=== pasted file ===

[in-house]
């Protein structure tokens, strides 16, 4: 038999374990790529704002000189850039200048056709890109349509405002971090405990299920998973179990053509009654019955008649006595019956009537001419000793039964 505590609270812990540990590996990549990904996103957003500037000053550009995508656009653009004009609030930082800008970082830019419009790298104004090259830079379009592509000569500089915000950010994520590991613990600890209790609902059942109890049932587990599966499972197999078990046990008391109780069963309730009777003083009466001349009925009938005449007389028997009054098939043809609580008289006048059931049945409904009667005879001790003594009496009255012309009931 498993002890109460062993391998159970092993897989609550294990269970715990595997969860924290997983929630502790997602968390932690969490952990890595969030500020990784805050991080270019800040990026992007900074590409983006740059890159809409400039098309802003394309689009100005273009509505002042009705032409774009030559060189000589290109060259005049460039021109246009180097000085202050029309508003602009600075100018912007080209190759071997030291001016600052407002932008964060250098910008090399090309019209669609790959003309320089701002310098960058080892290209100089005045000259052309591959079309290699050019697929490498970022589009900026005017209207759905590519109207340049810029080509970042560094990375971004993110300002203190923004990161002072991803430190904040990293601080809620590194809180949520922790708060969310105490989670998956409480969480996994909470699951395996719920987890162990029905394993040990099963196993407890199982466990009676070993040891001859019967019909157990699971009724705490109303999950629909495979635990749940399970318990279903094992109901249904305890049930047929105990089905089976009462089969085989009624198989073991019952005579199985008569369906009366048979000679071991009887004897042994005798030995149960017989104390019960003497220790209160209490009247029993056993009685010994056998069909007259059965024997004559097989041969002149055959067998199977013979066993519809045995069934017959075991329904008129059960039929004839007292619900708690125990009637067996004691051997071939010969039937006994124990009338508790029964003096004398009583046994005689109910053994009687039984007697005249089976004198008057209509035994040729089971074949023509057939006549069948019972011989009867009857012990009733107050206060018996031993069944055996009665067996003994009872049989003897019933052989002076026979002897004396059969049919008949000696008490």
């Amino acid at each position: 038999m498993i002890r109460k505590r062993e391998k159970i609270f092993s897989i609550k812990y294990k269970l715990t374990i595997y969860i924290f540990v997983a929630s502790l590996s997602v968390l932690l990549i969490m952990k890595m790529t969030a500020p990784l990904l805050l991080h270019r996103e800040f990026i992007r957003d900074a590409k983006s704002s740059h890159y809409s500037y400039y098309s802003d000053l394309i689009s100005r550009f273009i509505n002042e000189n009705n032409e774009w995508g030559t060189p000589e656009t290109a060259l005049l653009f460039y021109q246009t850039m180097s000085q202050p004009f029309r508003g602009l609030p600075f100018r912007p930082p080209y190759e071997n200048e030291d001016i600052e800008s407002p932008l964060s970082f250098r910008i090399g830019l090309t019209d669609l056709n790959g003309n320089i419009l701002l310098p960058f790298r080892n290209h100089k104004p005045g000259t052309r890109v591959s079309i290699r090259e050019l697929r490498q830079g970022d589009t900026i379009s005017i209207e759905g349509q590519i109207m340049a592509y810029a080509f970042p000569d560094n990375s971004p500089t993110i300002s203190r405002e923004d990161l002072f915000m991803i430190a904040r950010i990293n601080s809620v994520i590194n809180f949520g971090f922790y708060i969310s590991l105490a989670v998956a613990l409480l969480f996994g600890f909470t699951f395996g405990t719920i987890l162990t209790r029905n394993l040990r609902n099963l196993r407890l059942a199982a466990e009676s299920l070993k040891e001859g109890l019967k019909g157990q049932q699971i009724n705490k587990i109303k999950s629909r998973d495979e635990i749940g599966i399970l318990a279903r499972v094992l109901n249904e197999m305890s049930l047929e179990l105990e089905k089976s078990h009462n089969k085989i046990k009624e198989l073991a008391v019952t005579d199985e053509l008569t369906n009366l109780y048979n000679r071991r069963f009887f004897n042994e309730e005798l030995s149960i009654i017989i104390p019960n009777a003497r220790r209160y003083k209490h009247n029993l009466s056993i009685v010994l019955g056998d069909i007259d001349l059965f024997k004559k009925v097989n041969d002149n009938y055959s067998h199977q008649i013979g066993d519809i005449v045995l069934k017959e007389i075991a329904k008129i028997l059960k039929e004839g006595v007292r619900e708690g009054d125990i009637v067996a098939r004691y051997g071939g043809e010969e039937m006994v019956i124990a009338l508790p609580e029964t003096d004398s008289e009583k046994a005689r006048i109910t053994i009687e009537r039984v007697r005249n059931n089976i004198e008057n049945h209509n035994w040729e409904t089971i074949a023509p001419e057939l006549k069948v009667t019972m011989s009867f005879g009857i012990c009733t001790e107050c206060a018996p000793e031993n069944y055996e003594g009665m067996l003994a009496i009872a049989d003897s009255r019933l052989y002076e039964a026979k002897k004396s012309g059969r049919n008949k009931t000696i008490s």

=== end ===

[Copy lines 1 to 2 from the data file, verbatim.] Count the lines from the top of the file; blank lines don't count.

[in-house]
């Protein structure tokens, strides 16, 4: 038999374990790529704002000189850039200048056709890109349509405002971090405990299920998973179990053509009654019955008649006595019956009537001419000793039964 505590609270812990540990590996990549990904996103957003500037000053550009995508656009653009004009609030930082800008970082830019419009790298104004090259830079379009592509000569500089915000950010994520590991613990600890209790609902059942109890049932587990599966499972197999078990046990008391109780069963309730009777003083009466001349009925009938005449007389028997009054098939043809609580008289006048059931049945409904009667005879001790003594009496009255012309009931 498993002890109460062993391998159970092993897989609550294990269970715990595997969860924290997983929630502790997602968390932690969490952990890595969030500020990784805050991080270019800040990026992007900074590409983006740059890159809409400039098309802003394309689009100005273009509505002042009705032409774009030559060189000589290109060259005049460039021109246009180097000085202050029309508003602009600075100018912007080209190759071997030291001016600052407002932008964060250098910008090399090309019209669609790959003309320089701002310098960058080892290209100089005045000259052309591959079309290699050019697929490498970022589009900026005017209207759905590519109207340049810029080509970042560094990375971004993110300002203190923004990161002072991803430190904040990293601080809620590194809180949520922790708060969310105490989670998956409480969480996994909470699951395996719920987890162990029905394993040990099963196993407890199982466990009676070993040891001859019967019909157990699971009724705490109303999950629909495979635990749940399970318990279903094992109901249904305890049930047929105990089905089976009462089969085989009624198989073991019952005579199985008569369906009366048979000679071991009887004897042994005798030995149960017989104390019960003497220790209160209490009247029993056993009685010994056998069909007259059965024997004559097989041969002149055959067998199977013979066993519809045995069934017959075991329904008129059960039929004839007292619900708690125990009637067996004691051997071939010969039937006994124990009338508790029964003096004398009583046994005689109910053994009687039984007697005249089976004198008057209509035994040729089971074949023509057939006549069948019972011989009867009857012990009733107050206060018996031993069944055996009665067996003994009872049989003897019933052989002076026979002897004396059969049919008949000696008490």